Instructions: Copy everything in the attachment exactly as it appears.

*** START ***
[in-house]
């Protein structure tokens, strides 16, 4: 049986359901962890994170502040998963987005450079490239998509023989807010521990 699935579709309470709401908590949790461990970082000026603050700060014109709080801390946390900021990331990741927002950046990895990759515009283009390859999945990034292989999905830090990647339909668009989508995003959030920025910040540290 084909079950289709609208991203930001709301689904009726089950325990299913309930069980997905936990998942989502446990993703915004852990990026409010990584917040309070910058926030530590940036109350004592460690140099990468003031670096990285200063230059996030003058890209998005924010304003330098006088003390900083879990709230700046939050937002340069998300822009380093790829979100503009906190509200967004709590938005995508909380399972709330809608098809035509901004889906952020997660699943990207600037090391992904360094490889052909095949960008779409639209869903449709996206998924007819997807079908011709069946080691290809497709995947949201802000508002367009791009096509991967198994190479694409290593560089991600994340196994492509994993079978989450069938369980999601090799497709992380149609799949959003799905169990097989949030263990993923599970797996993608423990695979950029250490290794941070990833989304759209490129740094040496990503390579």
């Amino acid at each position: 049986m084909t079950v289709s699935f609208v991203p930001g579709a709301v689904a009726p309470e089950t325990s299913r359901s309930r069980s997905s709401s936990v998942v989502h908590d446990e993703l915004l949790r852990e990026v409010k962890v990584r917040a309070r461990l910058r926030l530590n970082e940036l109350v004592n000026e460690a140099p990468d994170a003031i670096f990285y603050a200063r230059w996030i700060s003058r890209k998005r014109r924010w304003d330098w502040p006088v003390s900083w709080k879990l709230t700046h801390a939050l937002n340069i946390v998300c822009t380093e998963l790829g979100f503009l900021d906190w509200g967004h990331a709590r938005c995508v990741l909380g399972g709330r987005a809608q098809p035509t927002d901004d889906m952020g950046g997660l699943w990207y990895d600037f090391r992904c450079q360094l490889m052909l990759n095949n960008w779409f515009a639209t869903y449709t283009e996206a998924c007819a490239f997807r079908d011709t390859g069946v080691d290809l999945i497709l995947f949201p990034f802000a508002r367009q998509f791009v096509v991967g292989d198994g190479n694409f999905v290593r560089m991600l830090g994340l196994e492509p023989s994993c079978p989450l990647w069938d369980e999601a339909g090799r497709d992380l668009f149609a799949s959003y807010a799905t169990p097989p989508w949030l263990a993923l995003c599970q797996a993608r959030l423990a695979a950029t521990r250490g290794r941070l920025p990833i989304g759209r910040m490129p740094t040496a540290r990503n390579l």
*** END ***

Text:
[in-house]
């Protein structure tokens, strides 16, 4: 049986359901962890994170502040998963987005450079490239998509023989807010521990 699935579709309470709401908590949790461990970082000026603050700060014109709080801390946390900021990331990741927002950046990895990759515009283009390859999945990034292989999905830090990647339909668009989508995003959030920025910040540290 084909079950289709609208991203930001709301689904009726089950325990299913309930069980997905936990998942989502446990993703915004852990990026409010990584917040309070910058926030530590940036109350004592460690140099990468003031670096990285200063230059996030003058890209998005924010304003330098006088003390900083879990709230700046939050937002340069998300822009380093790829979100503009906190509200967004709590938005995508909380399972709330809608098809035509901004889906952020997660699943990207600037090391992904360094490889052909095949960008779409639209869903449709996206998924007819997807079908011709069946080691290809497709995947949201802000508002367009791009096509991967198994190479694409290593560089991600994340196994492509994993079978989450069938369980999601090799497709992380149609799949959003799905169990097989949030263990993923599970797996993608423990695979950029250490290794941070990833989304759209490129740094040496990503390579």
């Amino acid at each position: 049986m084909t079950v289709s699935f609208v991203p930001g579709a709301v689904a009726p309470e089950t325990s299913r359901s309930r069980s997905s709401s936990v998942v989502h908590d446990e993703l915004l949790r852990e990026v409010k962890v990584r917040a309070r461990l910058r926030l530590n970082e940036l109350v004592n000026e460690a140099p990468d994170a003031i670096f990285y603050a200063r230059w996030i700060s003058r890209k998005r014109r924010w304003d330098w502040p006088v003390s900083w709080k879990l709230t700046h801390a939050l937002n340069i946390v998300c822009t380093e998963l790829g979100f503009l900021d906190w509200g967004h990331a709590r938005c995508v990741l909380g399972g709330r987005a809608q098809p035509t927002d901004d889906m952020g950046g997660l699943w990207y990895d600037f090391r992904c450079q360094l490889m052909l990759n095949n960008w779409f515009a639209t869903y449709t283009e996206a998924c007819a490239f997807r079908d011709t390859g069946v080691d290809l999945i497709l995947f949201p990034f802000a508002r367009q998509f791009v096509v991967g292989d198994g190479n694409f999905v290593r560089m991600l830090g994340l196994e492509p023989s994993c079978p989450l990647w069938d369980e999601a339909g090799r497709d992380l668009f149609a799949s959003y807010a799905t169990p097989p989508w949030l263990a993923l995003c599970q797996a993608r959030l423990a695979a950029t521990r250490g290794r941070l920025p990833i989304g759209r910040m490129p740094t040496a540290r990503n390579l």